What is Permafrost?
Permafrost is a thick subsurface layer of soil that remains frozen throughout the year, occurring chiefly in Polar Regions. It is defined as ground (soil or rock and included ice or organic material) that remains at or below 0°C for at least two consecutive years. Lowland permafrost regions are traditionally divided into several zones based on estimated geographic continuity in the landscape.
Key points are:
- Any rock/soil at or below the freezing point of water.
- Remains below 0 degrees Celsius continuously for two years.
- Ice is not necessarily present.
- The ‘active layer’ is the overlying surface that freezes in the winter, and thaws in the summer.
Types of Permafrost
- Cold Permafrost: Tolerates considerable heat without thawing. Remains between 10 – 30°F.
- Warm Permafrost: Introducing very little heat may cause thawing. Just below 34°F.
- Ice Rich: 20% – 50% visible ice.
- Thaw-Stable: Permafrost in bedrock is well-drained. Coarse grained sediments.
- Thaw-Unstable: Poorly drained, fine-grained sediment (clays and silts). Thawing results in so much moisture that it flows.
Thermokarst lakes dominate large areas of the Arctic land surface and may expand as permafrost continues to warm and thaw. We will explore a new frontier in polar science: the relation of thermokarst lakes to global climate change.
- Formed in depressions by melting from thawing permafrost
- Freshwater and usually Shallow
- Solifluction – Slow down slope flow of saturate unfrozen earth minerals
Zones of Permafrost
Most permafrost can be differentiated into two broad zones; the continuous and the discontinuous, referring to the lateral continuity of permafrost. In the continuous zone of the far north, permafrost is nearly everywhere present except under the lakes and rivers that do not freeze to the bottom.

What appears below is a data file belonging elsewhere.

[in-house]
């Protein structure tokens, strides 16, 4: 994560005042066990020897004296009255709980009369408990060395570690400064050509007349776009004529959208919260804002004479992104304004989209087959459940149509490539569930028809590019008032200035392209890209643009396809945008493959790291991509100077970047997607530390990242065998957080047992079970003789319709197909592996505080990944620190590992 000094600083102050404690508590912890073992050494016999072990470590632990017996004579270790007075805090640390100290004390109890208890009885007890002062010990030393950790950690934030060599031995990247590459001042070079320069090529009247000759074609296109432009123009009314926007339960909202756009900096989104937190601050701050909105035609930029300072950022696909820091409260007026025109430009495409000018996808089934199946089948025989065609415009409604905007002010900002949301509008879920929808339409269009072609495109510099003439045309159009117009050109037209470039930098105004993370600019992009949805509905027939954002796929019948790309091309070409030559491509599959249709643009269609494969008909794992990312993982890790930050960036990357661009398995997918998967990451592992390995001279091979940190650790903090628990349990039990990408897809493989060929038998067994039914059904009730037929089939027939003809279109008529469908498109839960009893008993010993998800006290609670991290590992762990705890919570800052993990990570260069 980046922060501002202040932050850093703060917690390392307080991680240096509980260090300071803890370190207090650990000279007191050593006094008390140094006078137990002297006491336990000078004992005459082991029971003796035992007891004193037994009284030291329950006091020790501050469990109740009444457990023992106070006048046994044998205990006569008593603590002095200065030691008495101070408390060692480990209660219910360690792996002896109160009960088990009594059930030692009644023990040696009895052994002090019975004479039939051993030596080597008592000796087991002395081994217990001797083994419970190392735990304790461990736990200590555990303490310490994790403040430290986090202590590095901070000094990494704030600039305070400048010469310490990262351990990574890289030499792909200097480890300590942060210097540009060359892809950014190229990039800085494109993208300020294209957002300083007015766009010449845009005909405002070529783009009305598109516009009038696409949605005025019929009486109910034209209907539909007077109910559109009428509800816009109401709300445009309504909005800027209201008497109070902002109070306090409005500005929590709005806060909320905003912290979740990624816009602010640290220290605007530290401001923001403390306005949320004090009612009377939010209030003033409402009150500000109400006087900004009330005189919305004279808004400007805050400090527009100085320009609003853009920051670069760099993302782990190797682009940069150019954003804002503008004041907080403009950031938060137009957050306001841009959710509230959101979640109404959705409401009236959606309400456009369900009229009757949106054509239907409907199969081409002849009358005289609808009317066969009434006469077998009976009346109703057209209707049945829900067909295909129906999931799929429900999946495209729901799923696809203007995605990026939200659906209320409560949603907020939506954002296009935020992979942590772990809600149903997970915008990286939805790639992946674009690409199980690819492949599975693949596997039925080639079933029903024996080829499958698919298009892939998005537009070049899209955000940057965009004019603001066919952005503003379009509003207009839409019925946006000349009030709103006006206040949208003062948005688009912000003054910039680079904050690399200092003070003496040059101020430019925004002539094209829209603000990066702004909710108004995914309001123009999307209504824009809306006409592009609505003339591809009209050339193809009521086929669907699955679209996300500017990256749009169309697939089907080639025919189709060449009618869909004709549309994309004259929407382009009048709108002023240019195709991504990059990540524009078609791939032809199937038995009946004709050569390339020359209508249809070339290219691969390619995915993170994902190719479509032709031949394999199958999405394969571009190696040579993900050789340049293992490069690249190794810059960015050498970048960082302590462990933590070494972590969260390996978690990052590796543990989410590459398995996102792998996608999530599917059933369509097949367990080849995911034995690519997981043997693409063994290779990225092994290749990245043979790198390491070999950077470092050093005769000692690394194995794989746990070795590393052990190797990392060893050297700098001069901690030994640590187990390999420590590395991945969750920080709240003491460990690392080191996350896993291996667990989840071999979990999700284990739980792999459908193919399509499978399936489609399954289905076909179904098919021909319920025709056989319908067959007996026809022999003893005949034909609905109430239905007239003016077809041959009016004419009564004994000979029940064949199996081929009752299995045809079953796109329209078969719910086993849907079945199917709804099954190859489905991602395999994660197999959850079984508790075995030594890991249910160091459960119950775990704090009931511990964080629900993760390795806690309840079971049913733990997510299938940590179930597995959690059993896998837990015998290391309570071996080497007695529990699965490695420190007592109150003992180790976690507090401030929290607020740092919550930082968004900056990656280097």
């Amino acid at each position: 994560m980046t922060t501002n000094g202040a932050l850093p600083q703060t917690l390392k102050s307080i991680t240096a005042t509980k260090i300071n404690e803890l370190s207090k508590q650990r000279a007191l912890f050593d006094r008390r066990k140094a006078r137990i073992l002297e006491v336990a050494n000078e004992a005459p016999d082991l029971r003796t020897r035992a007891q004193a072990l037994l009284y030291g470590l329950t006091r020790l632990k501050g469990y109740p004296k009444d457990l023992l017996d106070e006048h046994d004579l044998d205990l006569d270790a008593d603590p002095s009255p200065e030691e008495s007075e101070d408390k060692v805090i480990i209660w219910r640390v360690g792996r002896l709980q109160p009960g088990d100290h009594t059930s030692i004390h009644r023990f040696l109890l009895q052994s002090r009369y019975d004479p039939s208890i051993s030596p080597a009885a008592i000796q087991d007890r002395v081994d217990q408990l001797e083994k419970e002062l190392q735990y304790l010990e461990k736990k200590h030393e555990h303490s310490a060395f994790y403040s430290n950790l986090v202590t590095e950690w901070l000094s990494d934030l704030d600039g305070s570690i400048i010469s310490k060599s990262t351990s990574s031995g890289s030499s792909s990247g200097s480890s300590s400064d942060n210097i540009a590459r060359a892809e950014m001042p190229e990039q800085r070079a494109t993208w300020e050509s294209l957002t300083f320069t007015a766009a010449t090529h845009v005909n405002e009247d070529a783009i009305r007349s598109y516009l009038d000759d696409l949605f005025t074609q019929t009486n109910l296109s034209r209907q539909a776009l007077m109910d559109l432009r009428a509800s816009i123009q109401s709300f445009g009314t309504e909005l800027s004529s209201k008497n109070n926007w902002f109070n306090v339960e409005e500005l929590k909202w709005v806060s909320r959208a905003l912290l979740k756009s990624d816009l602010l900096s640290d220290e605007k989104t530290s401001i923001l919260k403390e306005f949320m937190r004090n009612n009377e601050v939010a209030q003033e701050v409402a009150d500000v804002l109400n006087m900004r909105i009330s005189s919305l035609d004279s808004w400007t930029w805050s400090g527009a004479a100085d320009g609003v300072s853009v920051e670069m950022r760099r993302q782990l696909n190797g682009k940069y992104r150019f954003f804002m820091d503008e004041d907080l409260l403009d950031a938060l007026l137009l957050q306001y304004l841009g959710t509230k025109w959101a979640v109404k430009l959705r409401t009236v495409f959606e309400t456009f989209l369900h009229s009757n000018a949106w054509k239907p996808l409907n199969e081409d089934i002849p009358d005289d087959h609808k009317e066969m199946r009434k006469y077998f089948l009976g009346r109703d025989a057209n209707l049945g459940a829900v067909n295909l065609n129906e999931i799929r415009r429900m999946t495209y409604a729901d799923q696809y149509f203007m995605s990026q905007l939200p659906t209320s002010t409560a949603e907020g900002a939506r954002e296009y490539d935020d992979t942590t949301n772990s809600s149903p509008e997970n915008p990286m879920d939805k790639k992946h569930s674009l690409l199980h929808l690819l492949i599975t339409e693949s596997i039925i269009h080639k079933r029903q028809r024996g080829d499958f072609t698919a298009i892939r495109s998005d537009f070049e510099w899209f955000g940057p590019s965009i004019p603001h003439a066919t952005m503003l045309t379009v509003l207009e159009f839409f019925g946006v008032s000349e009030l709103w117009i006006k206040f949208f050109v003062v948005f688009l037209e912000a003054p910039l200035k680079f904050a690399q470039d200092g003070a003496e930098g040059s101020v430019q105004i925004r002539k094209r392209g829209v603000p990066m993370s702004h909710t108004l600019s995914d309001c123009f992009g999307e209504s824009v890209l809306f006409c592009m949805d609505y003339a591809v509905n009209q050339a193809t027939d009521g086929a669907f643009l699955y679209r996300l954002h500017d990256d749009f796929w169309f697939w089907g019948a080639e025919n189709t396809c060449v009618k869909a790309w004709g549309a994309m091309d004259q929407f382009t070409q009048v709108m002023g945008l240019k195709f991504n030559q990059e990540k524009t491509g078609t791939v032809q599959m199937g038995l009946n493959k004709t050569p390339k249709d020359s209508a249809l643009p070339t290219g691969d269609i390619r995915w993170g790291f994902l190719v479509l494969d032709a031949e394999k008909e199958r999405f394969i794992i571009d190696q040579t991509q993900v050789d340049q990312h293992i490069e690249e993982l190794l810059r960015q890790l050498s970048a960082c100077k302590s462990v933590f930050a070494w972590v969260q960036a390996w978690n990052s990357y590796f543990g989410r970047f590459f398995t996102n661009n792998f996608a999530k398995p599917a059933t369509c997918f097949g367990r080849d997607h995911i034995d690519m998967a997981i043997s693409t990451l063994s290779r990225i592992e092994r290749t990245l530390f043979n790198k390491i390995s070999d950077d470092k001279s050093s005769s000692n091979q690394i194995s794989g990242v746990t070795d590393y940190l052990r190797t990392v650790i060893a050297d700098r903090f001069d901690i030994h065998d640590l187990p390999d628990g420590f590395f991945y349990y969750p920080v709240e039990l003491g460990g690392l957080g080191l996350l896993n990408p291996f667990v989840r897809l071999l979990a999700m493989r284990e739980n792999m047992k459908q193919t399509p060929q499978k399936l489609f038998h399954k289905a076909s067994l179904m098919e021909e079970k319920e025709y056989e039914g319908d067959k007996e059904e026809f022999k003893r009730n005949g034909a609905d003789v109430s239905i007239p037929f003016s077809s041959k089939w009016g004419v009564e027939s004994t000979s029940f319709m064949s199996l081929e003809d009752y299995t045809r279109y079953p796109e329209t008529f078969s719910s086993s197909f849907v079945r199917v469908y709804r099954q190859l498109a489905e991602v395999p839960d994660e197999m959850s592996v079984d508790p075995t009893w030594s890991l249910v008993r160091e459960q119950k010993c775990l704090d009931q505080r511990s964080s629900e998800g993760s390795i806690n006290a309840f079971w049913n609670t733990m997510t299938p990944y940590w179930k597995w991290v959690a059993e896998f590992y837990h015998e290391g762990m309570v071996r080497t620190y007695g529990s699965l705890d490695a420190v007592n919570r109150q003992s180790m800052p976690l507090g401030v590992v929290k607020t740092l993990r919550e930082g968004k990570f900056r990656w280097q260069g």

- Continuous Zone – Permafrost is found almost everywhere in the zone.
- Discontinuous Zone – Permafrost found in spots in the zone.
- Sporadic Zone – Permafrost found isolated in small spots of the zone.
Construction on Permafrost
Heat from a building or other constructed article will cause thawing, and can result in sinking. For construction outside the permafrost regions it is usually believed that all the load from a structure is transmitted through the base of the foundation to bearing ground while ground in contact with the sides of a foundation only occasionally carries a vertical load (as with piles and deep foundations). The interaction between foundations and ground is assessed differently in the regions of deep seasonal freezing and of permafrost.
Three solutions are common:
- Using foundations on wood piles
- Building on a thick gravel pad
- Using anhydrous ammonia heat pipes
Additionally, sinking can be prevented by using stilts that extend to a depth of over 15 meters.
The Alaska Pipeline
- Approximately 75% passes through permafrost terrain.
- Special designs are created to account for the movement, melting, and freezing characteristics of the ground.
- There are three principal designs used to construct the pipeline. The design varies from area to area.
Above-ground pipeline: Problems from melting are avoided in thaw-unstable areas by placing the pipeline on an elevated support system above ground.
Below-ground, conventional burial: In areas where thaw-stable or unfrozen ground is encountered, the pipeline can be buried with no special provisions.
Below-ground, special burial: Where thaw-unstable permafrost is encountered, but the pipeline must be buried for highways, animal crossings, rockslides/avalanches, etc.
The pipeline is insulated so that the heat it produces does not promote melting.
- Animals will not be able to effectively burrow or create dens.
- Plant roots are constrained to grow in a near-surface pattern.
Permafrost is sensitive to climate changes and human activities mainly through changes in active layer thickness and permafrost temperatures. Melting of ground ice near the permafrost table produces uneven thaw settlement and thermokarst, producing great threat to infrastructure and engineering constructions over permafrost